With the 870 QVO, Samsung has refreshed the QLC SATA SSD lineup with up to whopping 8 terabytes of capacity on a consumer-grade SSD, setting new benchmarks in the storage category, and at the same time, delivering a great performance as well. The 2TB model that we reviewed offers fast Read/Write speeds (until the cache is full) and introduces AES 256-bit Encryption which we hope more manufacturers add going further. While you will definitely get much faster Read/Write speeds with an M.2 SSD, the Samsung 870 QVO V-NAND QLC SSD offers much higher capacities for users wanting faster storage.
Overall, if you are in the market for a great performing higher capacity V-NAND SSD, the 870 QVO is highly recommended. If you want much faster Read/Write speeds, then you will be better off getting an M.2 SSD.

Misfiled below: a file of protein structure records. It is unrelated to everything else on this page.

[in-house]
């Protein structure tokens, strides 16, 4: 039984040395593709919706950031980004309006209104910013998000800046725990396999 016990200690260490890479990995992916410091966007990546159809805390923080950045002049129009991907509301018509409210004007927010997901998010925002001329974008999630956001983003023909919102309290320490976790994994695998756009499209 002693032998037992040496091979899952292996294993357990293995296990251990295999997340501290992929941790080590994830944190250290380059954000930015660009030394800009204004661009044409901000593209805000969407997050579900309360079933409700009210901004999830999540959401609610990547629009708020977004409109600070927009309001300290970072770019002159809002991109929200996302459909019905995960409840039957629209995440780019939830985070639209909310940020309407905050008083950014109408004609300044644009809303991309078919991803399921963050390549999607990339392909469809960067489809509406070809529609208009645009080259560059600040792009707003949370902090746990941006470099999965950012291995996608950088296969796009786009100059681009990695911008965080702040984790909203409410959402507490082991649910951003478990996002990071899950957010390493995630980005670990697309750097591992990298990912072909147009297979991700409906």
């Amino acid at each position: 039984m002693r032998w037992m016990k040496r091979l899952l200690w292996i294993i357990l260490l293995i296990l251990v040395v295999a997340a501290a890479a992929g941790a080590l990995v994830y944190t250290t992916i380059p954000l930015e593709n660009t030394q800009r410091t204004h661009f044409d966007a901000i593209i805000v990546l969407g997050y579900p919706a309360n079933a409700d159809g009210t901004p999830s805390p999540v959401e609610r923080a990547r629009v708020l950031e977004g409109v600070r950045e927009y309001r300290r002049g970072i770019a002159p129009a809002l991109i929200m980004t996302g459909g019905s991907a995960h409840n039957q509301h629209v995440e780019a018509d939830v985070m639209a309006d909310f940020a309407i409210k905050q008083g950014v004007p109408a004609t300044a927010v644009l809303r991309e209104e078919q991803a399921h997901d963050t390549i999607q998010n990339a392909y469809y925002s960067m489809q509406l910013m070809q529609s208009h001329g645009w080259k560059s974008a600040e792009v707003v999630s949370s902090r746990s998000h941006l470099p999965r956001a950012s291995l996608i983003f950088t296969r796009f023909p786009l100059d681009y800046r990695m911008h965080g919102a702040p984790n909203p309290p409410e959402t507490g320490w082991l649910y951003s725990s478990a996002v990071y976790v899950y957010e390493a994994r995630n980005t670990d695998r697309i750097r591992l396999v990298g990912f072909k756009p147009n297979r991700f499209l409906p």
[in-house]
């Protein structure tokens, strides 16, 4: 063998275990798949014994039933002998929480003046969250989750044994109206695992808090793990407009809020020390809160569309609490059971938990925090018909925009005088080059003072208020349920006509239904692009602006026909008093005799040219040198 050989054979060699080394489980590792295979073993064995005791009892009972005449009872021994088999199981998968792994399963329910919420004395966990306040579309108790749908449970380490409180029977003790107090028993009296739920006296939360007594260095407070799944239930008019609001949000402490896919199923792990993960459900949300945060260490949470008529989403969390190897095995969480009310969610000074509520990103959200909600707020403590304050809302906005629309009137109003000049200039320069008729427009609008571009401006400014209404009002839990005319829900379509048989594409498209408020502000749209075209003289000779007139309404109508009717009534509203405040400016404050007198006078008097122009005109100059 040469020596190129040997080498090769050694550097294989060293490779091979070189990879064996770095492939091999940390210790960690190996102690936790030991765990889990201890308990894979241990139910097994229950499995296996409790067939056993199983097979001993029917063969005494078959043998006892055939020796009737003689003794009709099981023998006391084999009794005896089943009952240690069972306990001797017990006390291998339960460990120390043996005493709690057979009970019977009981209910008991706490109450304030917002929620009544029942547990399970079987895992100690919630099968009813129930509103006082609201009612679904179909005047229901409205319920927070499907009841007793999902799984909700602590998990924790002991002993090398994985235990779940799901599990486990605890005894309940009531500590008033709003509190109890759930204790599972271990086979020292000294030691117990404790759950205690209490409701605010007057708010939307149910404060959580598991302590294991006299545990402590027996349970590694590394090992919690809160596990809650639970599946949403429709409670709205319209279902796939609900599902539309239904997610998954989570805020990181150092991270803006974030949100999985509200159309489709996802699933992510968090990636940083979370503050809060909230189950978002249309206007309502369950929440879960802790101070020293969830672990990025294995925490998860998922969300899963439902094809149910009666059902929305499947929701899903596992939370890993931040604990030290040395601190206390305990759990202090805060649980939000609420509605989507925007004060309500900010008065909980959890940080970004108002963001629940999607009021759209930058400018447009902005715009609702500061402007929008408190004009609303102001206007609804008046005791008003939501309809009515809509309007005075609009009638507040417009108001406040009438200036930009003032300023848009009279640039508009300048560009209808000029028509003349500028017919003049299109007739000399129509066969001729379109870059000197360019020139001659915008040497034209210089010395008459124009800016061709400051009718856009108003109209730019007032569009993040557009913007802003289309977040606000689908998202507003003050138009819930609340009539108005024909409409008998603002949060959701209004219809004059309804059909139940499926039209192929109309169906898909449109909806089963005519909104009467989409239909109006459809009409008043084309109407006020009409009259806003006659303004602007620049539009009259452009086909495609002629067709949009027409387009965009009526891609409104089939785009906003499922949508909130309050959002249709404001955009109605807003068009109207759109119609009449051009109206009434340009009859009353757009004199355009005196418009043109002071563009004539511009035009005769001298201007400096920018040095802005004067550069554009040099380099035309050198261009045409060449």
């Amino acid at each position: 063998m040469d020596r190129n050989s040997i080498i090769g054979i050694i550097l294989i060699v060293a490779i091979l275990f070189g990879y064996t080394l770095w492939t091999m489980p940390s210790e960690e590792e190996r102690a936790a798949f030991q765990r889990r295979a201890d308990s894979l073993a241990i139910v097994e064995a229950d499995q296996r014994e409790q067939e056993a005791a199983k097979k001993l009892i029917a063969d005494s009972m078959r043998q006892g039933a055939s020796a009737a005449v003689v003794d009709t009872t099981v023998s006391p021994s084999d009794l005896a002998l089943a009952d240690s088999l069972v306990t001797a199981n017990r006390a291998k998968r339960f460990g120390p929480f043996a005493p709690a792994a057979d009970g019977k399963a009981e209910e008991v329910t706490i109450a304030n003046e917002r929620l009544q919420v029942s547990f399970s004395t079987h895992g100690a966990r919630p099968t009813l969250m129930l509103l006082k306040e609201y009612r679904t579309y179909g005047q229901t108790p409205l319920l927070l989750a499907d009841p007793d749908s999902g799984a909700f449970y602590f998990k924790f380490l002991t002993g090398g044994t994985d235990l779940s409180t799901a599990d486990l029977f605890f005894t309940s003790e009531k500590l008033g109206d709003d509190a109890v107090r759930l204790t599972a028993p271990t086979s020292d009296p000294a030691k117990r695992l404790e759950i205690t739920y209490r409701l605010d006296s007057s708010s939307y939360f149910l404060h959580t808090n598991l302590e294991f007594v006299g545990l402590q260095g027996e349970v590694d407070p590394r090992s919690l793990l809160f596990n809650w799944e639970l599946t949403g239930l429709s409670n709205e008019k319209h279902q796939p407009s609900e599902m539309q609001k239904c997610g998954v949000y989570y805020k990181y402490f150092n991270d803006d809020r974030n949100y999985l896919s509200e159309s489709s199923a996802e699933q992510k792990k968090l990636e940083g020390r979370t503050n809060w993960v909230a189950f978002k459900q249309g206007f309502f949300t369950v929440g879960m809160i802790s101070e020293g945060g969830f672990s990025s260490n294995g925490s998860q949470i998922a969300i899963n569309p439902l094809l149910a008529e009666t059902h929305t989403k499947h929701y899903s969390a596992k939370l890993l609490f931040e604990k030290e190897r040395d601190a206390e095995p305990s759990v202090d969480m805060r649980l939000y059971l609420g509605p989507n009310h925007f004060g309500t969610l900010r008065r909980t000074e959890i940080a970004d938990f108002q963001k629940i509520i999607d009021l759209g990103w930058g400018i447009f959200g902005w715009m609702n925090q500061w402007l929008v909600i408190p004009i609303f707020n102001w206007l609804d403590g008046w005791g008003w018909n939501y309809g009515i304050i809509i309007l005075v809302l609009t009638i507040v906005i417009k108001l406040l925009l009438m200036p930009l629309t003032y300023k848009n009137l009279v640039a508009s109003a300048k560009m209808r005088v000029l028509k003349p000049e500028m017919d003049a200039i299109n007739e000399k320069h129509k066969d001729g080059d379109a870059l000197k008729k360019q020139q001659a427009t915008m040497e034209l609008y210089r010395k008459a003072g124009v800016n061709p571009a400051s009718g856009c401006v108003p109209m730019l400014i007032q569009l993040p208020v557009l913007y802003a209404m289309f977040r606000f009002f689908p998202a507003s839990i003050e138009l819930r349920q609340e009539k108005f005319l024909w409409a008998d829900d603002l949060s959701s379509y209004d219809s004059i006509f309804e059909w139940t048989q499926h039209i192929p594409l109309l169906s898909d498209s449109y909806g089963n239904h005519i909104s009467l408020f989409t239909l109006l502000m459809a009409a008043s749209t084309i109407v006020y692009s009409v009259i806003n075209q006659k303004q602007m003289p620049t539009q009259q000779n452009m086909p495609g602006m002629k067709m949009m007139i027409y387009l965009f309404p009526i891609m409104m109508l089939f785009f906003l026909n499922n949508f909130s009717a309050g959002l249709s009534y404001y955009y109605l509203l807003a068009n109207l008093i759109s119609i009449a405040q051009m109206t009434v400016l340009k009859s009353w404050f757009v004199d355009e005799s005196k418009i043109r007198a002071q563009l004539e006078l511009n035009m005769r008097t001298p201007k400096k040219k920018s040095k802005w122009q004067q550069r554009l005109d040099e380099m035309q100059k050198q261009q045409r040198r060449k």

Pricing and availablility
The Samsung 870 QVO is priced at Rs. 9999 for the 1TB model, Rs. 19,999 for the 2TB model, Rs. 39,999 for the 4TB model, and Rs. 74,999 for the 8TB model. It is available to buy from Amazon.in, and Samsung India e-Store.
- Solid build quality
- Massive storage capacities up to 8 Terabytes
- Great performance
- AES 256-bit Encryption
- Higher-capacity variant offers more money-value proposition compared to other storage variants
- Limited 3-year warranty
- Endurance could have been better
- Quite steep drop in Write speeds once the cache is full